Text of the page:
3d prints and 3d printing in zero gravity
3d printing is getting more and more important in space research, not just by prototyping and simulated experiments, but there already are working 3d printed parts in space, not to mention printers!
Sure, some of them are just concepts at the moment, but some are a bit further already. Like Audi’s 3d printed lunar rover. (see the pic above) Audi has been experimenting with metal alloy printing lately, and now they produced a nifty little rover, whose main mission is to visit its big brother (the “LRV”) on the Moon, where it has been left by NASA over 40 years ago!
As we’ve mentioned, 3d printing is not just for rapid prototyping, but for actual, custom parts. For example the Atlas V Rocket has some parts made of the highly resistive ULTEM 9085 material, but if we take a look at the revolutionary engine of Rocket Lab’s spacecraft Electron, we see a load of printed parts.
Now on to the fun part!
We’re getting pretty close to see the fantasy of StarTrek’s Replicator become a reality. Astronauts aboard the International Space Station are printing parts and tools for their daily needs (and they’re even taking orders from now on!).
3d printing in space is a big deal since the amount of spare parts that they can take with them is painfully small, because weight and volume are critical factors when it comes to sending something into orbit. Launching only a pound of equipment costs about 10,000$ (and you thought paying a few extra bucks for an overweight luggage on the airport was bad). Thanks to the European Space Agency, soon they’ll be able to print complex electronics, “breadboards” in zero gravity.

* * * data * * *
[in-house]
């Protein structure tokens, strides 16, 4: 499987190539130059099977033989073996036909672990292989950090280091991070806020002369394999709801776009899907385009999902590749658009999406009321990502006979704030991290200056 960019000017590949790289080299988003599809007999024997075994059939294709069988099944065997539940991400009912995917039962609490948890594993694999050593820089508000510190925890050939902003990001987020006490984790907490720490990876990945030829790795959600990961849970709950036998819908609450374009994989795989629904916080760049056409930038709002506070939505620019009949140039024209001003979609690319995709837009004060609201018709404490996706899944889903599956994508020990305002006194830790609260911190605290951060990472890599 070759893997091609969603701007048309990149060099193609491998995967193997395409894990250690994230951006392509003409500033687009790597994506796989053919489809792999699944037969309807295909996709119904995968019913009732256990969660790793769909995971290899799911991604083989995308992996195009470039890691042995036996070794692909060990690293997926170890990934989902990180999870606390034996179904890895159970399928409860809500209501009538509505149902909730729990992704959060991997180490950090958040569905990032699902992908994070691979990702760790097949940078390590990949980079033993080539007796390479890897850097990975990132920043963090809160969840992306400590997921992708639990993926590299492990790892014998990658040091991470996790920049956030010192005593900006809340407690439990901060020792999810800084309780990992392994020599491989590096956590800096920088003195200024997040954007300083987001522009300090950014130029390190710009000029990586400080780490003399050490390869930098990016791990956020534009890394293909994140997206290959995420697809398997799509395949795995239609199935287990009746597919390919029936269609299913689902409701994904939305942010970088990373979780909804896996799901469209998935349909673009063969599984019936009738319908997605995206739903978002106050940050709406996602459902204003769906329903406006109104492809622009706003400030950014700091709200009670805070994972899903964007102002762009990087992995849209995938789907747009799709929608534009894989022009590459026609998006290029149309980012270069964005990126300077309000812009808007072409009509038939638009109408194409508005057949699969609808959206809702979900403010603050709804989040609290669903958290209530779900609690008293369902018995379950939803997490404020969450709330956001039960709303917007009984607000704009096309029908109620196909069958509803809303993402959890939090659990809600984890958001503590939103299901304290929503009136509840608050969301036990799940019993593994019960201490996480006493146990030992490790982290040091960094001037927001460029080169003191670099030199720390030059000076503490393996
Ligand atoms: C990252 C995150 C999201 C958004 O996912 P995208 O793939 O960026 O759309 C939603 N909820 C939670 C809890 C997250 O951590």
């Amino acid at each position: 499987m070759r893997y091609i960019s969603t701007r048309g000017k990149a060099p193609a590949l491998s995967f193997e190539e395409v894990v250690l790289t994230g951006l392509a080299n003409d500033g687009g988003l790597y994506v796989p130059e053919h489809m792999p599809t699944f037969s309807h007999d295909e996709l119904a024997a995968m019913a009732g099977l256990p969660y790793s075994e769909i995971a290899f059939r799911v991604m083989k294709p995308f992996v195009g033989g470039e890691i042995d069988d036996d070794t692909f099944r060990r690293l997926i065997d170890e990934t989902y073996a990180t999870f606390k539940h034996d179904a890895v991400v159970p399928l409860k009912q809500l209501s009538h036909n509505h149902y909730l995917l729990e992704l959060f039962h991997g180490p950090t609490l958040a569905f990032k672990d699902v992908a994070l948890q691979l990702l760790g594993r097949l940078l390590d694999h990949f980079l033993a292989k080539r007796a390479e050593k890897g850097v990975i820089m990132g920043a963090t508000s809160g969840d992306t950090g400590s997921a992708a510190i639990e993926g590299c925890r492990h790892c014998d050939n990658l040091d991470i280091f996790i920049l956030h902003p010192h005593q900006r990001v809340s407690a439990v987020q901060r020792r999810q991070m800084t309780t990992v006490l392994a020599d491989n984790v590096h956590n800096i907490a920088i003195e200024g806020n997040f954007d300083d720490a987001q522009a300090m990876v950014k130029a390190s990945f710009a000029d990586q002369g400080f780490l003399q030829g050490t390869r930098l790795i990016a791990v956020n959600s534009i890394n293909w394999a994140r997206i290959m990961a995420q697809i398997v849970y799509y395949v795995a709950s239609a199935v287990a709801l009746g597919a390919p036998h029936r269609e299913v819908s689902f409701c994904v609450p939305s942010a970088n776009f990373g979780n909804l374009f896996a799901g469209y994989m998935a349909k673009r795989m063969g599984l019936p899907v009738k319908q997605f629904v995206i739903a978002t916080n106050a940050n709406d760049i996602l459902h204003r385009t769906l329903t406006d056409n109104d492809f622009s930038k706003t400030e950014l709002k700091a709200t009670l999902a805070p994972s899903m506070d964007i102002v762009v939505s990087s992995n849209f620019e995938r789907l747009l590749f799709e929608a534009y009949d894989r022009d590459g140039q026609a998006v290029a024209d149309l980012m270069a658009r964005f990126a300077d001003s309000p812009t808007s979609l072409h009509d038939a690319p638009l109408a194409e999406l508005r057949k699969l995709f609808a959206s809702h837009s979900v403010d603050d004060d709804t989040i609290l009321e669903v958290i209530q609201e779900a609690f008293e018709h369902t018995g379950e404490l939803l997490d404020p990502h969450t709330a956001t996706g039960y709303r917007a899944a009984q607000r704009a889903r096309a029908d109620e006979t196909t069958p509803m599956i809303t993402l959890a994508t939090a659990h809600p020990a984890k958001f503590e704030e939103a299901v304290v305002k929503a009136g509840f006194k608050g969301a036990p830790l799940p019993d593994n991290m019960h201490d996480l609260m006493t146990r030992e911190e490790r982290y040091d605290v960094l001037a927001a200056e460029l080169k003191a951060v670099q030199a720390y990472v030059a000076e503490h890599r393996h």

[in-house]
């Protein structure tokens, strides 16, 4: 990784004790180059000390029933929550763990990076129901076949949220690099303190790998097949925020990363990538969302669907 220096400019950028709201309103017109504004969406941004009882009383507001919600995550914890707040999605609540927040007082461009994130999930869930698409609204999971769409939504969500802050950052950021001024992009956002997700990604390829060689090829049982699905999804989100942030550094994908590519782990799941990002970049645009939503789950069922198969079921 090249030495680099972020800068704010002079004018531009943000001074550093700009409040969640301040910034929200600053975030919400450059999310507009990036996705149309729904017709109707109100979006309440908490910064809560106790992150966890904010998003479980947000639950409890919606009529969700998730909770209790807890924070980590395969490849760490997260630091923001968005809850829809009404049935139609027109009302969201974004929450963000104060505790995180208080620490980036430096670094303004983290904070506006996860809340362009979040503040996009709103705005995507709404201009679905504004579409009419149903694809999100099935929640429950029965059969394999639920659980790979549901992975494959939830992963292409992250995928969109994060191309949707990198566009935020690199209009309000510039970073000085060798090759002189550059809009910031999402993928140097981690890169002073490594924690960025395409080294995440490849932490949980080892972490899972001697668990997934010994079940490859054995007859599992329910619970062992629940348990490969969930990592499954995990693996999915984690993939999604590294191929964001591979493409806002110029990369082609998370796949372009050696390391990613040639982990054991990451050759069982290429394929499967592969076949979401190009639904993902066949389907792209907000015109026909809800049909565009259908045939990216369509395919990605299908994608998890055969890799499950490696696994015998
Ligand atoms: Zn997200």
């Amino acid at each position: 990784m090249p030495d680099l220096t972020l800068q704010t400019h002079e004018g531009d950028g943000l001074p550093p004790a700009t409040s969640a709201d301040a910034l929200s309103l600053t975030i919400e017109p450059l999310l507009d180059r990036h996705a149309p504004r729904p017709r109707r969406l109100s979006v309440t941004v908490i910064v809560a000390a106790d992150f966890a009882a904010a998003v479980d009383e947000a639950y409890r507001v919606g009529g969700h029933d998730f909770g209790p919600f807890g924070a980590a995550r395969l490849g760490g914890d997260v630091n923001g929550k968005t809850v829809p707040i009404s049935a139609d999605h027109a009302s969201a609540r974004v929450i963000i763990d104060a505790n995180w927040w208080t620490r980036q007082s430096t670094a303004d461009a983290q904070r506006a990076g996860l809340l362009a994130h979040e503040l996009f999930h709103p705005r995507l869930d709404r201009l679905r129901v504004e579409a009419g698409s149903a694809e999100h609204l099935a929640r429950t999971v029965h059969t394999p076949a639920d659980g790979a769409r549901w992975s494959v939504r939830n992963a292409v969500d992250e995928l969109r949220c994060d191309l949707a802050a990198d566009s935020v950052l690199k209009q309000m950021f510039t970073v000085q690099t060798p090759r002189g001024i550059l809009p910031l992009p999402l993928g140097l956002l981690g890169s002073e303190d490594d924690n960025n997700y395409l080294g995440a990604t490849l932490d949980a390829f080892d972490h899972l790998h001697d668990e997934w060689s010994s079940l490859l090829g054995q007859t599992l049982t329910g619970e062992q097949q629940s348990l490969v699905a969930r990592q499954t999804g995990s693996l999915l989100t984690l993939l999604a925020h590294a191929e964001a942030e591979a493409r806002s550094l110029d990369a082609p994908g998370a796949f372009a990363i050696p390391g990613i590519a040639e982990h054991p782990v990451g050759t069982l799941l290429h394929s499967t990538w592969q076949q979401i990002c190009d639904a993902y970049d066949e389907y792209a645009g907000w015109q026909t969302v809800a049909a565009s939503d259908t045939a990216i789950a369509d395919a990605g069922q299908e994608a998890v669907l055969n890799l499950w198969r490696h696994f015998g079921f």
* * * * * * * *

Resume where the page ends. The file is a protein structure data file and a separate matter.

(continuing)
They even want to experiment on printing with alien materials. Remember this year’s CES? Planetary Resources presented an object printed with powdered asteroid metal. ESA took this concept a huge leap further; they want to print with lunar sand, directly on spot, to create a colony on the Moon.
In case you want to print something space related, like your own little replica of the Curiosity Rover, check out the 3d model collection of NASA!